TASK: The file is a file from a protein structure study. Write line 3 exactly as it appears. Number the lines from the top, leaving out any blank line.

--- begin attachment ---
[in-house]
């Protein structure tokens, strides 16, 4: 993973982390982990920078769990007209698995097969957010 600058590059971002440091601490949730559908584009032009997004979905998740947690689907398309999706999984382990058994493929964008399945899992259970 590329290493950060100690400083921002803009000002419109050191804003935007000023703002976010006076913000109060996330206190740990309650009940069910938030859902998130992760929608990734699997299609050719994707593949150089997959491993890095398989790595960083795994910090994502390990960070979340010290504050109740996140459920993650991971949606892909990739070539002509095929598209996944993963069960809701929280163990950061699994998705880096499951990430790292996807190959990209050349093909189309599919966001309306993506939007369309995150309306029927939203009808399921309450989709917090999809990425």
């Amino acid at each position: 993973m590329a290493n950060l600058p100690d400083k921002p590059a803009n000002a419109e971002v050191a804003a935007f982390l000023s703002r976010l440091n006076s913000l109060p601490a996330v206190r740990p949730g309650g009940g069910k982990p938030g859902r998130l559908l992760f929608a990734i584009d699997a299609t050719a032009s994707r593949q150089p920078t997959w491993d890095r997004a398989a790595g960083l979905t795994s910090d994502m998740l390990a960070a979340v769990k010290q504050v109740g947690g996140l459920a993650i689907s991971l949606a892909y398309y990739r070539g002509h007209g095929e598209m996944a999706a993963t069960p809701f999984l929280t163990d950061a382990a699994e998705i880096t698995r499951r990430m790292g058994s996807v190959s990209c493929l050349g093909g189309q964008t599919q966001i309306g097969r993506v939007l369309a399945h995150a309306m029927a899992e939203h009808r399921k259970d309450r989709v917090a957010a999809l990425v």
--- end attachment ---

């Amino acid at each position: 993973m590329a290493n950060l600058p100690d400083k921002p590059a803009n000002a419109e971002v050191a804003a935007f982390l000023s703002r976010l440091n006076s913000l109060p601490a996330v206190r740990p949730g309650g009940g069910k982990p938030g859902r998130l559908l992760f929608a990734i584009d699997a299609t050719a032009s994707r593949q150089p920078t997959w491993d890095r997004a398989a790595g960083l979905t795994s910090d994502m998740l390990a960070a979340v769990k010290q504050v109740g947690g996140l459920a993650i689907s991971l949606a892909y398309y990739r070539g002509h007209g095929e598209m996944a999706a993963t069960p809701f999984l929280t163990d950061a382990a699994e998705i880096t698995r499951r990430m790292g058994s996807v190959s990209c493929l050349g093909g189309q964008t599919q966001i309306g097969r993506v939007l369309a399945h995150a309306m029927a899992e939203h009808r399921k259970d309450r989709v917090a957010a999809l990425v």